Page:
Economists generally see the yield curve as a reasonably good indication of where the economy is heading.

Yield Curve from 1970-2014

Here’s an animated GIF of the yield curve from 1970 to March 2014.

Yield Curve 4

The GIF shows the inverted yield curve briefly in the early 1970s, coinciding with NBER’s December 1969 to November 1970 recession.

After 1970, the yield curve generally floated in a normal range.

That changed in mid-1973, coinciding with the oil crisis and the onset of stagnation.  The yield curve stayed in the inverted shape until mid-1974, after which it returned to normal.  The mid-1970s recession officially ended in March 1975.

The economy performed decently until mid-1978, at which point the yield curve inverted again.  In its history, the yield curve has never gotten as inverted as it did in the late 1970s and early 1980s.  Overall, the yield curve stayed generally inverted for almost three years, until late 1981.

After Paul Volker’s successful defeat of inflation – and a severe recession that caused Jimmy Carter to lose the Presidency — the yield curve stayed in normal range for range for almost 25 years.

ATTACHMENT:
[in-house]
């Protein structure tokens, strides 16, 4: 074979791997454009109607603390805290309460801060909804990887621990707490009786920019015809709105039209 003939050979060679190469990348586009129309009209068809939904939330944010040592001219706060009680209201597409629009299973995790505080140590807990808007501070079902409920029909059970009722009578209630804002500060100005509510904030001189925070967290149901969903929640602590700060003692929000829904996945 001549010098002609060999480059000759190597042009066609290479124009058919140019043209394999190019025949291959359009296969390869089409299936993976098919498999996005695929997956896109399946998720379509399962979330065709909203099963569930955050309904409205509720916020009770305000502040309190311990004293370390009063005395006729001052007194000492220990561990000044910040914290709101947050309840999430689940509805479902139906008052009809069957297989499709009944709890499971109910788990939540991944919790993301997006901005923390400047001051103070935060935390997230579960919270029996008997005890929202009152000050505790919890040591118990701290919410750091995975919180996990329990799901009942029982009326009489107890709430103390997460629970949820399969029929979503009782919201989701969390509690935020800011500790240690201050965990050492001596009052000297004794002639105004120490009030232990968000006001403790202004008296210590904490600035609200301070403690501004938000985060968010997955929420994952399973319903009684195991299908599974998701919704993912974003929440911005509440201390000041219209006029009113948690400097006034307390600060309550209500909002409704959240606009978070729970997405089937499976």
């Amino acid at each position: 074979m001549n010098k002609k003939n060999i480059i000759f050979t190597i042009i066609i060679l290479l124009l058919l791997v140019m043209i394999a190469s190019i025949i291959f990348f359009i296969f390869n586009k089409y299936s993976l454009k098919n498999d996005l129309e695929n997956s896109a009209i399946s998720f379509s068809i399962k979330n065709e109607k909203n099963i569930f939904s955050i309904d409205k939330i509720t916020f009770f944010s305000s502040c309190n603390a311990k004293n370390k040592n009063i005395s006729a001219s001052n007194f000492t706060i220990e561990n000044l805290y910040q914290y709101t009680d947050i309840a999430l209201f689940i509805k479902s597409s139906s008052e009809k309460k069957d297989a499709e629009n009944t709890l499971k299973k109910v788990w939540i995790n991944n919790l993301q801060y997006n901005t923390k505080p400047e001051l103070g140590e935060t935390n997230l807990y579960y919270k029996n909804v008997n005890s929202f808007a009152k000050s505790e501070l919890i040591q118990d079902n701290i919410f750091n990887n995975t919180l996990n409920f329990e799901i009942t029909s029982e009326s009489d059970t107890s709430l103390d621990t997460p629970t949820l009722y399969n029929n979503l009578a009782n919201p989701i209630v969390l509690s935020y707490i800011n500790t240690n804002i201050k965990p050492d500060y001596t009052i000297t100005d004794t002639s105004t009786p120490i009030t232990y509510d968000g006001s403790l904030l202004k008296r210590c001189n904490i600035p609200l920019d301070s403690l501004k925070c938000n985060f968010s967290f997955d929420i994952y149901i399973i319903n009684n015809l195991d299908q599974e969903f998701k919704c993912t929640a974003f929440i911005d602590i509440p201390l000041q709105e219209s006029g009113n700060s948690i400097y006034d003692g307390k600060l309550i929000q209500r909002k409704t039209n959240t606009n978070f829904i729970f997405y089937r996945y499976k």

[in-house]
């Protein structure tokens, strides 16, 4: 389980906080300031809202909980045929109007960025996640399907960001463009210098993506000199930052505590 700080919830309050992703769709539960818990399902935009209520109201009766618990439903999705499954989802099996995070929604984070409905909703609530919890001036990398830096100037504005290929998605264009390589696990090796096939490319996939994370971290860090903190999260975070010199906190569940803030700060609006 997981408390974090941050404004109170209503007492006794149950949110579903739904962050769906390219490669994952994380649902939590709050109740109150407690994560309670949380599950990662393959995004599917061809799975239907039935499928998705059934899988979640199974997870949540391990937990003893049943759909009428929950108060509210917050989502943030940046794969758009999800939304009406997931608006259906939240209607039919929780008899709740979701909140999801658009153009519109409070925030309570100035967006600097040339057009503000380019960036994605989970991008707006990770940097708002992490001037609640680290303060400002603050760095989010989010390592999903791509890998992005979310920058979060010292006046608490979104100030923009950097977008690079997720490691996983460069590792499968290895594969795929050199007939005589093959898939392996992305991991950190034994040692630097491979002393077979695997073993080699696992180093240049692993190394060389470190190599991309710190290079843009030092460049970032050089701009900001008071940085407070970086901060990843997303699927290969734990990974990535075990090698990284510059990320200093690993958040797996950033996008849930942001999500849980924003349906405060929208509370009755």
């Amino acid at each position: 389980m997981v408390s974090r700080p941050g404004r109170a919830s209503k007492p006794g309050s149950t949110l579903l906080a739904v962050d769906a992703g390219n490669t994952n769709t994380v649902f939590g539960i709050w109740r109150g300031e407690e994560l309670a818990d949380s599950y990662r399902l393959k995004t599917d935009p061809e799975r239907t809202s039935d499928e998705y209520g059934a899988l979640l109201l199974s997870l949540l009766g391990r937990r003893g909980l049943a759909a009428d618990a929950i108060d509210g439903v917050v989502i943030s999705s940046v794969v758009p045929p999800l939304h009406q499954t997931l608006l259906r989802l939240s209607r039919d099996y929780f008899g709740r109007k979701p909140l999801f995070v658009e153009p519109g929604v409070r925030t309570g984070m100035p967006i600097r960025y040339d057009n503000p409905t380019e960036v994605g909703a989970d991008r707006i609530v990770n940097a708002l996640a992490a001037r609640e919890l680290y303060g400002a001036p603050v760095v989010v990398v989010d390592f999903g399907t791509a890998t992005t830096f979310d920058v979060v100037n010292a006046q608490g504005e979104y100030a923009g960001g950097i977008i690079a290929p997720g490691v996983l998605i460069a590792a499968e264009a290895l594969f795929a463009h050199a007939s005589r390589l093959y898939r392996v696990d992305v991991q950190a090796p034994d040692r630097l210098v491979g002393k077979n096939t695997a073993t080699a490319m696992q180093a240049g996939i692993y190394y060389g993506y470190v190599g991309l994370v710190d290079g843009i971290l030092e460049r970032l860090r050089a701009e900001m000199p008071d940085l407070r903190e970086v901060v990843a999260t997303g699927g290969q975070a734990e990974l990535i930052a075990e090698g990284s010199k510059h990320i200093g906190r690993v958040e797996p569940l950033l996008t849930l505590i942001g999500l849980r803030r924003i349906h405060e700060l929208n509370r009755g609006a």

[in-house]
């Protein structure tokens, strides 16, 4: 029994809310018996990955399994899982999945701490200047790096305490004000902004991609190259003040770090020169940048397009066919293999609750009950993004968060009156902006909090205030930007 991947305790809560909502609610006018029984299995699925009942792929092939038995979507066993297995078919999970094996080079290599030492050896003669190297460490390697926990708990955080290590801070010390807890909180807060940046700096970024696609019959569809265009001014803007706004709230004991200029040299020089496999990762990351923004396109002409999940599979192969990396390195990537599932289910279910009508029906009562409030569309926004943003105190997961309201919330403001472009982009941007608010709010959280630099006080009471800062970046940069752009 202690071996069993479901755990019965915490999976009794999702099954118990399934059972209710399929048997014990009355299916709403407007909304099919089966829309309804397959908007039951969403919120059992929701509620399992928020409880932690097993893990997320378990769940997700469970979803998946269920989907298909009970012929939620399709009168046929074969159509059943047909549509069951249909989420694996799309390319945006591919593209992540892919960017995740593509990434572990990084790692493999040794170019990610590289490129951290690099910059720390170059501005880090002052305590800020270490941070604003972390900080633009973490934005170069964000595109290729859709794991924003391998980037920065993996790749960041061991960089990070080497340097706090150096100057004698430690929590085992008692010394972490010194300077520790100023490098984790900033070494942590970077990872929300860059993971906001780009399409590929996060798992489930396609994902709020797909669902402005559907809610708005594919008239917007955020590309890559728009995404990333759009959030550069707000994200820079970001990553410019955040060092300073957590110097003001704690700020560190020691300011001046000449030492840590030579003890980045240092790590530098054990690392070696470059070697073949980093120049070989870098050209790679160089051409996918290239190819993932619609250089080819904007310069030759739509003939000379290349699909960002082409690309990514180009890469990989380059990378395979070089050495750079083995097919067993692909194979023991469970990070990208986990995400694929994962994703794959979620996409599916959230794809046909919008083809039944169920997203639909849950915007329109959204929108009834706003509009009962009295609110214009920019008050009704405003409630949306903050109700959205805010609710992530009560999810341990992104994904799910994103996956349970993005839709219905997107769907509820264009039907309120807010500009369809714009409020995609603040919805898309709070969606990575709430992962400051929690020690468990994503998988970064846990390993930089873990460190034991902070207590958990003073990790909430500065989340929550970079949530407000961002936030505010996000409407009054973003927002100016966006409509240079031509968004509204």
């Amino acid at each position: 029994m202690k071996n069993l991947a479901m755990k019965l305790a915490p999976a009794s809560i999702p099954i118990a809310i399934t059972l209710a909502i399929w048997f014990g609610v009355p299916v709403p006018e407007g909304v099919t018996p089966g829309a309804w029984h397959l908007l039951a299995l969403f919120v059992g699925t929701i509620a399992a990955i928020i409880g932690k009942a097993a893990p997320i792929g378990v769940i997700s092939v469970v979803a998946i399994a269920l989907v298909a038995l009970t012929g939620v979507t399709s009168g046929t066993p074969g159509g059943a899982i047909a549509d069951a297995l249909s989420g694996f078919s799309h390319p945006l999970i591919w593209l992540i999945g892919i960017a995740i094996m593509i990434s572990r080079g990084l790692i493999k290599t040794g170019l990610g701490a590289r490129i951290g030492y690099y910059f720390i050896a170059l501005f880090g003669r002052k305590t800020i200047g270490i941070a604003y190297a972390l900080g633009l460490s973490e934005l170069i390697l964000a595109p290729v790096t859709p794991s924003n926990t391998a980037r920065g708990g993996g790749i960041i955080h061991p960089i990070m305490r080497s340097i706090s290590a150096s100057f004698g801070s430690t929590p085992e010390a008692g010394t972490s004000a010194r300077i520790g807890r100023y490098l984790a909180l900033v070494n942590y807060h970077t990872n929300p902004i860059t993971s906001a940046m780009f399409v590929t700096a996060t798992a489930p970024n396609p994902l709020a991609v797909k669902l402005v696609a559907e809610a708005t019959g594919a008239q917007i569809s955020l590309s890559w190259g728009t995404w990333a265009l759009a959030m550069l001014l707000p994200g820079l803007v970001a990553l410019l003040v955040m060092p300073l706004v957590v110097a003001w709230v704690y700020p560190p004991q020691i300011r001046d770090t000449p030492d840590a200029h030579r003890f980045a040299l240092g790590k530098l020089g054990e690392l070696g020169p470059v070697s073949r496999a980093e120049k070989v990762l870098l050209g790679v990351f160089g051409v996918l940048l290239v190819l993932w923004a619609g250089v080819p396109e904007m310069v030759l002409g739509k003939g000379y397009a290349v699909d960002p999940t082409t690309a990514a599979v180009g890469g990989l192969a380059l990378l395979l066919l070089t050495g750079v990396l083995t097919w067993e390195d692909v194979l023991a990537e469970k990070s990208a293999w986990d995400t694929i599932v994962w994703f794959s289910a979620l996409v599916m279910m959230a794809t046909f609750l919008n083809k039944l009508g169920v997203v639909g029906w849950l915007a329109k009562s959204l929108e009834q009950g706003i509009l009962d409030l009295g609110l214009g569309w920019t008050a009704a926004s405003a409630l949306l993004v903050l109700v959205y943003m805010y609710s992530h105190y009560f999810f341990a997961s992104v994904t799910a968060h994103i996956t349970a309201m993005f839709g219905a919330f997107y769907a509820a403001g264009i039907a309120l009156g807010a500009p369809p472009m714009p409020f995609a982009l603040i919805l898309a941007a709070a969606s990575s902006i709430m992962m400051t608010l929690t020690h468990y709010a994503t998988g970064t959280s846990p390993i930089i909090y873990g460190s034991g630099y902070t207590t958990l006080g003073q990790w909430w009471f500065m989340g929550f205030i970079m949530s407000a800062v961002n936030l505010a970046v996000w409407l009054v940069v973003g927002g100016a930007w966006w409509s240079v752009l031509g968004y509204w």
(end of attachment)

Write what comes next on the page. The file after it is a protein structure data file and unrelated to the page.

Inversion and flatness in the yield curve

As a note, as is shown in the graphic, there were some very brief periods of inversion and flatness in the yield curve in the late 1980s, late 1990s, and early 2000s, but nothing as dramatic as that experienced in the 1970s, and nothing that would have been a tale-tale sign of impending economic malaise.

The 25-year inversion vacation ended in 2006, when central banks around the world began addressing white-hot economies bouncing from, among other things, a worldwide housing market boom.

From early 2006 to late 2007, the yield curve was moderately inverted.

Interestingly, at the time economists missed or (more likely) preferred to ignore the signal the yield curve was sending.

That changed in 2008, when the world’s economies quickly deteriorated from the credit market and housing market bubbles.

Upward bias

The yield curve has now held a moderate, normal upward bias since the end of the recent financial crisis more than four years ago.

Perhaps unsurprisingly, over this more than four years, the yield curve has floated in a creepily narrow range, much more narrow than we’ve seen in a long time.

Of course, a major culprit of the narrow range is paternalistic central bankers and markets still nervous about the economic recovery (for sure, it’s probably more policy meddling than markets).

What periods does the current yield curve compare to?

If one does a second and third look at the animation, it certainly looks as though the yield curve thinks it’s around 1997.

Interestingly, the equity markets appear to think it’s the late 1990s as well? (Take a second look below if you’re unconvinced.)

Yield Curve 4